Exercise helps prevent depression in teenagers

Exercise helps prevent depression in teenagers

  • Healthy living is a life style and is also all about staying educated on the latest medical research that can help improve your life.
  • With all the advancements in technology and the busy lifestyle that we live in the United States, exercise is becoming an afterthought with adults and kids.
  • According to the President’s Council on Fitness, Sports & Nutrition, “Only one in three children are physically active every day.” This combined with poor American dietary practices has lead to a doubling of childhood obesity in the past 30 years as reported by the Centers for Disease Control and Prevention.
  • This sedentary lifestyle epidemic causes many health problems due to obesity, which in turn can increase the risk of heart disease, diabetes, stroke, and several types of cancers.
  • Another increasingly common problem in teens is depression.
  • It is considered one of the most common mental disorders in the United States, the National Institutes of Mental Health reports. According to a study presented at the American Psychological Association’s 122nd Annual Convention, physical fitness and exercise may be linked to the prevention of depression in teens, especially girls.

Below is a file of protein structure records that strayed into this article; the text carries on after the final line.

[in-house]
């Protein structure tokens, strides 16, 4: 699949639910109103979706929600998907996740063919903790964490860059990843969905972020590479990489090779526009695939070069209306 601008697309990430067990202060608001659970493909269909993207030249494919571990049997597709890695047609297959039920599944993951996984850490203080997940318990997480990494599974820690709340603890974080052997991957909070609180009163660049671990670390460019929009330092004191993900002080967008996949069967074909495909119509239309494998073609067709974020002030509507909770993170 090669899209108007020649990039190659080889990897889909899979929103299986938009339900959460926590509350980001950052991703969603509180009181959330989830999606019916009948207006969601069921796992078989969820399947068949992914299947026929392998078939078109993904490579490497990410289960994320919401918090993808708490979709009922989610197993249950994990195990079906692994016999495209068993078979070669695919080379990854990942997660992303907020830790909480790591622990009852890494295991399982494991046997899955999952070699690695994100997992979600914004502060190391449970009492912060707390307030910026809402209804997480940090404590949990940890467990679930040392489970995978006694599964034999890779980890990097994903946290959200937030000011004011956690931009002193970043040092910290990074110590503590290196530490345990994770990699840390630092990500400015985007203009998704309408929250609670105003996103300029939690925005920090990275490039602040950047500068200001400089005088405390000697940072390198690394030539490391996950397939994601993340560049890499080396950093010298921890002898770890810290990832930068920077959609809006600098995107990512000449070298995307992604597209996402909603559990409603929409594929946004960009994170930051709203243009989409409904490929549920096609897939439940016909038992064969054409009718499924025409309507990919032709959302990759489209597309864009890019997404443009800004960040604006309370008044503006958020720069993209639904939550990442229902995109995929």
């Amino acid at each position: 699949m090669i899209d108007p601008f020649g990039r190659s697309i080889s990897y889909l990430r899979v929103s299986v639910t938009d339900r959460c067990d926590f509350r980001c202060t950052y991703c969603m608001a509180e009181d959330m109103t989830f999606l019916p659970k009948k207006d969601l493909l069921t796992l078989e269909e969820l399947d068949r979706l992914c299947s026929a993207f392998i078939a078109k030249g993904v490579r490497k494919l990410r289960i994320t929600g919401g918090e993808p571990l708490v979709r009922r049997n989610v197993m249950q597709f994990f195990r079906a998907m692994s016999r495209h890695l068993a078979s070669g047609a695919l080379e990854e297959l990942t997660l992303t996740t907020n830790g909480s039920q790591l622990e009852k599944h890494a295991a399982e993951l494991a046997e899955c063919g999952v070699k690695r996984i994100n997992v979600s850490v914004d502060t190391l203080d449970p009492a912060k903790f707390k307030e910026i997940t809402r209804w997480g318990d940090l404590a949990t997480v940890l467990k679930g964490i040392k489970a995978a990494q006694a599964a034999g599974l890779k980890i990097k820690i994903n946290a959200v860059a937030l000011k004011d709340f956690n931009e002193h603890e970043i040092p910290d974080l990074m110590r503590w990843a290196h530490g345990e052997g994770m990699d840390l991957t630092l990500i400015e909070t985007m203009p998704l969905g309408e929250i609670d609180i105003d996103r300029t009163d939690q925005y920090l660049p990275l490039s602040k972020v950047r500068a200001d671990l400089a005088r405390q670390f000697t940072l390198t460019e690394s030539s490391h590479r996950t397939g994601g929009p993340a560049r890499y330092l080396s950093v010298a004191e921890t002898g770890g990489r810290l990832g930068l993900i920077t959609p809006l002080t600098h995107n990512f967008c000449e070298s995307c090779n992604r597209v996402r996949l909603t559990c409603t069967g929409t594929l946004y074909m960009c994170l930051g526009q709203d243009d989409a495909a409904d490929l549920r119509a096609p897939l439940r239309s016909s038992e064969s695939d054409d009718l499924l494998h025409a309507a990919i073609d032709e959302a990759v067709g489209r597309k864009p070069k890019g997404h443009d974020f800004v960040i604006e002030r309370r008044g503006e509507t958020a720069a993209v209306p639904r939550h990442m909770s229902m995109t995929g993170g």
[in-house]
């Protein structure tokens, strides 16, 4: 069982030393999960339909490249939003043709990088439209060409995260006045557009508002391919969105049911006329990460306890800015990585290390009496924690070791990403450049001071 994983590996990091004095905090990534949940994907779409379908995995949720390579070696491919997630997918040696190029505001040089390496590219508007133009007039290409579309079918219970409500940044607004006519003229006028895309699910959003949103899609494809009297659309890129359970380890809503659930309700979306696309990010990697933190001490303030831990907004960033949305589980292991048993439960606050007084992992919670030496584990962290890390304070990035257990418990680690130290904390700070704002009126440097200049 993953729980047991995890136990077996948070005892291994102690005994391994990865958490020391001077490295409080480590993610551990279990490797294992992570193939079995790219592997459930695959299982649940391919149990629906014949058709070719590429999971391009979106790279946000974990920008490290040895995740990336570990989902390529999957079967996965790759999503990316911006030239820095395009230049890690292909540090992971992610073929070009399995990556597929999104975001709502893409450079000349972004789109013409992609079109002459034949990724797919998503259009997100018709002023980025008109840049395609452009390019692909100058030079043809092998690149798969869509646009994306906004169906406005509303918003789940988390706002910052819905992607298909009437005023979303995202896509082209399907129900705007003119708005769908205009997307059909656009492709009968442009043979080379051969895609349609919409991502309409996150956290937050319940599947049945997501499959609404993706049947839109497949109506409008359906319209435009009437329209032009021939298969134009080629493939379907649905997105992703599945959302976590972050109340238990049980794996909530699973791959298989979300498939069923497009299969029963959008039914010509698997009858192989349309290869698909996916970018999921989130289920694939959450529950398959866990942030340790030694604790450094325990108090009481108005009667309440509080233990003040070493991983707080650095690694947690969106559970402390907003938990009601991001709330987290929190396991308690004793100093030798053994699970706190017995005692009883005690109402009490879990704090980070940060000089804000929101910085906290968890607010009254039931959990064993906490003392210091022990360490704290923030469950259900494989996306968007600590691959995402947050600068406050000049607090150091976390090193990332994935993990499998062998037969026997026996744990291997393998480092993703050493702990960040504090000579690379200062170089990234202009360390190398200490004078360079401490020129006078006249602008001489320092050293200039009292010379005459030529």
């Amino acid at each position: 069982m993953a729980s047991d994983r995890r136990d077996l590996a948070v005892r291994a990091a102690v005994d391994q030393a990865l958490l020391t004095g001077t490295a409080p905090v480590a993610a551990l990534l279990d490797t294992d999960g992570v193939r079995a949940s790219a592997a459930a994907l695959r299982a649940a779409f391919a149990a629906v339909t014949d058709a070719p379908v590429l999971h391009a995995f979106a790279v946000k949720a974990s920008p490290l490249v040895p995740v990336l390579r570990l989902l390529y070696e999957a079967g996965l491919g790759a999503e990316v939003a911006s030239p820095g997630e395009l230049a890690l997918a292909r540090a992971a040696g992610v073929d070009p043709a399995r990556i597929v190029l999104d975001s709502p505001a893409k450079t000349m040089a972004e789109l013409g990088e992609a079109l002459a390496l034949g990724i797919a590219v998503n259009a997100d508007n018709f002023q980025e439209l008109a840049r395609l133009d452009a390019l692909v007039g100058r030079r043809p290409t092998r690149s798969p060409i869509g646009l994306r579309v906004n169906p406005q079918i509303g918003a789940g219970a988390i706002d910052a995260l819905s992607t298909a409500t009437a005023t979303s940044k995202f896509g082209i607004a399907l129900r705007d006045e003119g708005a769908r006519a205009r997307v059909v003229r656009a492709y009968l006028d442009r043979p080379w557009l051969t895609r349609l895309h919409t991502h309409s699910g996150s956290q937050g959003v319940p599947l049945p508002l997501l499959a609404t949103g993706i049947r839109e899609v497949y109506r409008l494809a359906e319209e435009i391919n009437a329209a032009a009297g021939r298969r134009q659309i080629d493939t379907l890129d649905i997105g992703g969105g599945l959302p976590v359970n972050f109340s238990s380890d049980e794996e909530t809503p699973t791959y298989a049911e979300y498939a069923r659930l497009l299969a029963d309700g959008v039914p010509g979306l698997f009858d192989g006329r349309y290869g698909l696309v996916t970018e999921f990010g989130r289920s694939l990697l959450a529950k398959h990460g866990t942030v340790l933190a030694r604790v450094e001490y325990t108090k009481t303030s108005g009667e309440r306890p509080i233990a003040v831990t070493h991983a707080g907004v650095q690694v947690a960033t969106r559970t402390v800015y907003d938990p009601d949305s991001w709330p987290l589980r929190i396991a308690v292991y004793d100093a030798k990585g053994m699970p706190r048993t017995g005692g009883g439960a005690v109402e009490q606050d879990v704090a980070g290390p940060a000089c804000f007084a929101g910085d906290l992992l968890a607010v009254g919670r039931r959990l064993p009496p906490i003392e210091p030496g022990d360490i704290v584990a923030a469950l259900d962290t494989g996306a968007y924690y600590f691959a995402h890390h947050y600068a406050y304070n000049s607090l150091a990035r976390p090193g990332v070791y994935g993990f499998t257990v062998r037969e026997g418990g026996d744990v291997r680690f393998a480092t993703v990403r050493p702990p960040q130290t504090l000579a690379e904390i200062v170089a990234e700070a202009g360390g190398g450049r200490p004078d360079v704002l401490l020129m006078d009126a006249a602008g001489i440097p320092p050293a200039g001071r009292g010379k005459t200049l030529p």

• Researchers considered the existing symptoms of depression and weight, and even then, sixth-grade girls who faired better on a cardiorespiratory fitness test were less likely to suffer from depression in the seventh grade. There was a similar effect, although smaller, on boys’ depression, according to the results presented by Camilo Ruggero, PhD, of the University of North Texas.
  • The team of researchers surveyed 437 students, 55 percent of whom were girls, at six middle schools in North Texas as part of a countywide effort to analyze physical fitness. Sixth and seventh grade participants answered questions about depression and fitness. They were also weighed and participated in a fitness test involving short running bursts of speed.
  • A student’s physical activity level may change from week to week, whereas fitness is a result of more prolonged physical activity,” Ruggero explained. “Assessing the students’ body mass index, how well they performed on a shuttle-run test and their own feelings of personal fitness helps to give us a more complete picture of each student’s fitness level.”
  • Twenty-eight percent of the sixth grade girls and twenty-nine percent of the seventh grade girls had increased symptoms of depression. Seventh grade boys had a 22 percent increase and eighth grade boys had a 19 percent increase in depression. However, researchers found that that once they controlled for this, fitness was a key factor to reducing depression a year later.
  • The World Health Organization’s ‘Health for the world’s adolescents’ report reveals that depression is the predominant cause of illness and disability for both boys and girls aged 10 to 19 years.
  • Depression that begins at this time can lead to chronic or recurring depression in later years,” Ruggero said. “Fitness programs are one way to help prevent depression in middle-schoolers, but schools should also use other interventions, such as one-on-one or group therapy, that more directly address symptom treatment among depressed adolescents.”
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  • Take a healthy living step and educate your children on the importance of physical fitness.

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